A bipartisan group of senators just introduced a bill to crack down on Chinese companies that steal hundreds of billions of dollars in American intellectual property every year. Unfortunately, another urgent threat to American inventors’ IP is emerging here at home—Big Tech—and it’s unclear if legislators will protect innovators’ rights from duplicative attacks.
In 2011, Congress established the Patent Trial and Appeal Board (PTAB) within the U.S. Patent and Trademark Office. The PTAB was supposed to offer companies that want to challenge the validity of patents—typically patents owned by a rival company—a more efficient alternative to the court system.
The PTAB has proved extraordinarily useful to patent challengers. The board has invalidated as many as 84% of the patents, partially or entirely, that it has fully adjudicated. That figure suggests that either the USPTO is really bad at its job of deciding whether to issue a patent in the first place—spoiler alert: it isn’t—or there’s a thumb on the scale.
That thumb belongs to Big Tech.
Big Tech Infringes on Smaller Companies’ Patents
Most of our tech giants were once small innovators themselves, but these days, they often prefer to use technology developed by smaller, more cutting-edge companies, without bothering to seek a license.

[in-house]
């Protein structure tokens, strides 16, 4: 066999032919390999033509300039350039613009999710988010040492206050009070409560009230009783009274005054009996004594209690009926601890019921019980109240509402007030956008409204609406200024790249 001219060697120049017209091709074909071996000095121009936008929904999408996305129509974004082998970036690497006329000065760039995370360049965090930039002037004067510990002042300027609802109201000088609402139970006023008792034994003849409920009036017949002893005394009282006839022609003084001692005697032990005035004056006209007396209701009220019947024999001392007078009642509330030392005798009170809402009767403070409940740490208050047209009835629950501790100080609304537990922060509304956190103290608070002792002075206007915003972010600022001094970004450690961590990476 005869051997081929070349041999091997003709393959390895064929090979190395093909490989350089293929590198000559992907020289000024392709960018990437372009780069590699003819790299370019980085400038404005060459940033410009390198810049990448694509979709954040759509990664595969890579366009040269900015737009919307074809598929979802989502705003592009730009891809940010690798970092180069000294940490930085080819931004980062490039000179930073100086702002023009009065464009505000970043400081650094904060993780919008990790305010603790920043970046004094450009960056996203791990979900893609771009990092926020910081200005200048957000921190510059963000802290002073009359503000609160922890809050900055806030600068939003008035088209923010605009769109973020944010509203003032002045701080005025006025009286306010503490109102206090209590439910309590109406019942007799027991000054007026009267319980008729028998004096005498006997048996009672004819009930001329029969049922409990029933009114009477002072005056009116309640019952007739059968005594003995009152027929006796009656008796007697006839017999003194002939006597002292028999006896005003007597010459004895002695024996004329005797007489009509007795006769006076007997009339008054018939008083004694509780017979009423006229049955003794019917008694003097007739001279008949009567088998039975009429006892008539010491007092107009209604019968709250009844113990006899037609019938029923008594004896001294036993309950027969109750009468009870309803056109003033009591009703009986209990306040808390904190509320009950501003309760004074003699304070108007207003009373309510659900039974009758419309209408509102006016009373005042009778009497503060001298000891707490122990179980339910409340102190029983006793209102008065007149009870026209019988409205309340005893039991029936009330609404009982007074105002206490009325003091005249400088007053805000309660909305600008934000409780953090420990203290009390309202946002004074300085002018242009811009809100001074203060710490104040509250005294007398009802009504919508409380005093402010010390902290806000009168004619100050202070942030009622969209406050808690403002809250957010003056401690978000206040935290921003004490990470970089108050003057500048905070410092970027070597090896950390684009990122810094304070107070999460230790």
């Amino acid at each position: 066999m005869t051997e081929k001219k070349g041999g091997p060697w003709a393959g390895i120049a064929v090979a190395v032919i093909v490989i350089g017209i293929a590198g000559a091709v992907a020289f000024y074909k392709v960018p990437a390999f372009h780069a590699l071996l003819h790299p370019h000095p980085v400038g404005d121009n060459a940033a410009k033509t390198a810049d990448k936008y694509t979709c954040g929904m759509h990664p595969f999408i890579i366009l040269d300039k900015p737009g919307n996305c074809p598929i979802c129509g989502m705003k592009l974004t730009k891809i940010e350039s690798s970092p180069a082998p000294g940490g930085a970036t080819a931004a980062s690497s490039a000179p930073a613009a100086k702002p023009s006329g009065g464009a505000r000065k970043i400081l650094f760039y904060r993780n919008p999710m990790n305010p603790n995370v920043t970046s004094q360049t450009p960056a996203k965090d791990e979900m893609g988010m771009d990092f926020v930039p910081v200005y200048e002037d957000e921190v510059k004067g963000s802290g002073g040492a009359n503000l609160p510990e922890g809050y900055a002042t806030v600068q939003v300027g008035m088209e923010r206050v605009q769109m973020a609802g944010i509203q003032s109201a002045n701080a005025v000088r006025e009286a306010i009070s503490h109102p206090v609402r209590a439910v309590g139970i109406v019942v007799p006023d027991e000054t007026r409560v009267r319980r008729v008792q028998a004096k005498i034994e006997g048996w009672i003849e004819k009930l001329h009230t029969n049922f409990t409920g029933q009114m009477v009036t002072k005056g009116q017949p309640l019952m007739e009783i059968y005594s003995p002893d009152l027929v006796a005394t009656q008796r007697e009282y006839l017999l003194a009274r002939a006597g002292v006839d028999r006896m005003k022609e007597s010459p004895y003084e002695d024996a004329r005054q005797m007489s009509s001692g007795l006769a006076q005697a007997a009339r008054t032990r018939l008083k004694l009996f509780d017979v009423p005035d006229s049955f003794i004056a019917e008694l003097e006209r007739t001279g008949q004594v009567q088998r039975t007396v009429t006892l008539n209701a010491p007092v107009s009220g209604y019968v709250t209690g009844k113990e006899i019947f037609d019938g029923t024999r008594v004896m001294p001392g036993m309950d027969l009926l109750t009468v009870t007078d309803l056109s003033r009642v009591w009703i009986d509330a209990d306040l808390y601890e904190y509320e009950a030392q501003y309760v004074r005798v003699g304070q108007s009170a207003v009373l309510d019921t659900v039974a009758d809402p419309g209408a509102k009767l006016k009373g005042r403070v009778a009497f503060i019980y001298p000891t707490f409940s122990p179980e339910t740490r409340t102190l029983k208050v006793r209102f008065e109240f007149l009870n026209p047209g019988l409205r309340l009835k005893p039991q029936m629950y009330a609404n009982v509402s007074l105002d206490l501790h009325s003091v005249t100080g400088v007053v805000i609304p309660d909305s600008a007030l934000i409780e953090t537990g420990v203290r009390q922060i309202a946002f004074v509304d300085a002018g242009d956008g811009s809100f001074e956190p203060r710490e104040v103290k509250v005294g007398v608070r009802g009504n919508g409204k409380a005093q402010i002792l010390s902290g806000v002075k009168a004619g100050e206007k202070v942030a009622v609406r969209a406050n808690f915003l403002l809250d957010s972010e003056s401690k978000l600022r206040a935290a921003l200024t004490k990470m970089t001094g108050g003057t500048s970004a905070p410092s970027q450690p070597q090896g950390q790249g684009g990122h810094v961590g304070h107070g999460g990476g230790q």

Those smaller businesses, which have had their patents infringed upon by Big Tech firms, respond with a lawsuit if they can. Big Tech companies realized that if they found themselves in such a legal tangle, they could try to get the disputed patent invalidated at the PTAB—with great odds of success.
With deep pockets and armies of lawyers, Big Tech made a habit of challenging smaller companies’ patents in two venues at once—the federal courts in addition to the PTAB—often spending them into the ground, and often with repeat challenges at the PTAB. For example, Apple has filed hundreds of petitions with the PTAB, 56% of which are duplicative. Out of the PTAB petitions filed by the top 10 petitioners during 2021, Samsung, Apple, Google, Intel and Microsoft collectively accounted for 81% of all such petitions.